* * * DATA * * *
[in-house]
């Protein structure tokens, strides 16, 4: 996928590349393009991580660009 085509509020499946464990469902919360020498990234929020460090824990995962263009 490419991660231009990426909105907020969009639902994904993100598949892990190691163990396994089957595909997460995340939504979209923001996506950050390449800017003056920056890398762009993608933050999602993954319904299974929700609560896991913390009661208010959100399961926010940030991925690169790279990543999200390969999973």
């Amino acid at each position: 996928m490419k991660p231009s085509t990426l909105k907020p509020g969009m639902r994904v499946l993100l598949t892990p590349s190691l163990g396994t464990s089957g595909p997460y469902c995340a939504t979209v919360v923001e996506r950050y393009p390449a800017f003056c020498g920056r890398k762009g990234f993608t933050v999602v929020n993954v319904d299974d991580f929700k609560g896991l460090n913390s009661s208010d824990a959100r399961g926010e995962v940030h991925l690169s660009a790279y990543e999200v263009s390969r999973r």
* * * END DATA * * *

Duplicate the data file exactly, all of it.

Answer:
[in-house]
């Protein structure tokens, strides 16, 4: 996928590349393009991580660009 085509509020499946464990469902919360020498990234929020460090824990995962263009 490419991660231009990426909105907020969009639902994904993100598949892990190691163990396994089957595909997460995340939504979209923001996506950050390449800017003056920056890398762009993608933050999602993954319904299974929700609560896991913390009661208010959100399961926010940030991925690169790279990543999200390969999973």
């Amino acid at each position: 996928m490419k991660p231009s085509t990426l909105k907020p509020g969009m639902r994904v499946l993100l598949t892990p590349s190691l163990g396994t464990s089957g595909p997460y469902c995340a939504t979209v919360v923001e996506r950050y393009p390449a800017f003056c020498g920056r890398k762009g990234f993608t933050v999602v929020n993954v319904d299974d991580f929700k609560g896991l460090n913390s009661s208010d824990a959100r399961g926010e995962v940030h991925l690169s660009a790279y990543e999200v263009s390969r999973r």